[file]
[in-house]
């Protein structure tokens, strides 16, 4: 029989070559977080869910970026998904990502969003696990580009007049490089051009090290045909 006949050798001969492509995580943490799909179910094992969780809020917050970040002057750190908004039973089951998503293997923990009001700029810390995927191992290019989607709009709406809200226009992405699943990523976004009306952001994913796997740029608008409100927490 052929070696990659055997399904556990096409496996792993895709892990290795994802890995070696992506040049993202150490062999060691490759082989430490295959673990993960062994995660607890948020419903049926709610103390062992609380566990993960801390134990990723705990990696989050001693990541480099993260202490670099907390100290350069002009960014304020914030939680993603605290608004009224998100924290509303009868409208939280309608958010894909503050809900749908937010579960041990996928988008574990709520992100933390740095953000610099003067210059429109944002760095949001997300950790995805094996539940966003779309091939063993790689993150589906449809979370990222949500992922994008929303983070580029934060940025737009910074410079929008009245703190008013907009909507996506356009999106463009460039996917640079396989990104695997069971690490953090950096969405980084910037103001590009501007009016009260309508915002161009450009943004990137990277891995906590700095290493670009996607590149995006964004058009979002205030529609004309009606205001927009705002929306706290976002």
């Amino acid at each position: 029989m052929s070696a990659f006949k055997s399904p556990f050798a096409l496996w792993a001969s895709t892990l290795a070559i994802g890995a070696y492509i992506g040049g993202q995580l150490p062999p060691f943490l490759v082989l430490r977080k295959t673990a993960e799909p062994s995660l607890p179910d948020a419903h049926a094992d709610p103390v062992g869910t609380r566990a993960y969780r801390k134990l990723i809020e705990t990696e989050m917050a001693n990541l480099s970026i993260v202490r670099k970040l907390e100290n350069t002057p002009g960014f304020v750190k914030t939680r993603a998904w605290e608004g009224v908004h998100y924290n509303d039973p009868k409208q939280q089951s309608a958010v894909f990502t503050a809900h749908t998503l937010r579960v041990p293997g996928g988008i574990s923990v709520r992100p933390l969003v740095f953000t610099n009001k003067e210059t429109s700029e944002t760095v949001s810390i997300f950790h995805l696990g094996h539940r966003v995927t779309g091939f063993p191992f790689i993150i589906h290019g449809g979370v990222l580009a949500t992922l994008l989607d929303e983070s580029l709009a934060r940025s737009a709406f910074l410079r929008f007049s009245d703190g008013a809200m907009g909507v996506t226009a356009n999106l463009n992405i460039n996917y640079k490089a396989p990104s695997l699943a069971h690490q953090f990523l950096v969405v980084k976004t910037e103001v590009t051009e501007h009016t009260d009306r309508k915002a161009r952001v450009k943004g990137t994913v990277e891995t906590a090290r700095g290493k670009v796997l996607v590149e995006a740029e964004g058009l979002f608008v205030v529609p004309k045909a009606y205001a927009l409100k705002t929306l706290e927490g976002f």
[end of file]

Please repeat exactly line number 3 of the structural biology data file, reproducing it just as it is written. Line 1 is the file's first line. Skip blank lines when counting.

């Amino acid at each position: 029989m052929s070696a990659f006949k055997s399904p556990f050798a096409l496996w792993a001969s895709t892990l290795a070559i994802g890995a070696y492509i992506g040049g993202q995580l150490p062999p060691f943490l490759v082989l430490r977080k295959t673990a993960e799909p062994s995660l607890p179910d948020a419903h049926a094992d709610p103390v062992g869910t609380r566990a993960y969780r801390k134990l990723i809020e705990t990696e989050m917050a001693n990541l480099s970026i993260v202490r670099k970040l907390e100290n350069t002057p002009g960014f304020v750190k914030t939680r993603a998904w605290e608004g009224v908004h998100y924290n509303d039973p009868k409208q939280q089951s309608a958010v894909f990502t503050a809900h749908t998503l937010r579960v041990p293997g996928g988008i574990s923990v709520r992100p933390l969003v740095f953000t610099n009001k003067e210059t429109s700029e944002t760095v949001s810390i997300f950790h995805l696990g094996h539940r966003v995927t779309g091939f063993p191992f790689i993150i589906h290019g449809g979370v990222l580009a949500t992922l994008l989607d929303e983070s580029l709009a934060r940025s737009a709406f910074l410079r929008f007049s009245d703190g008013a809200m907009g909507v996506t226009a356009n999106l463009n992405i460039n996917y640079k490089a396989p990104s695997l699943a069971h690490q953090f990523l950096v969405v980084k976004t910037e103001v590009t051009e501007h009016t009260d009306r309508k915002a161009r952001v450009k943004g990137t994913v990277e891995t906590a090290r700095g290493k670009v796997l996607v590149e995006a740029e964004g058009l979002f608008v205030v529609p004309k045909a009606y205001a927009l409100k705002t929306l706290e927490g976002f």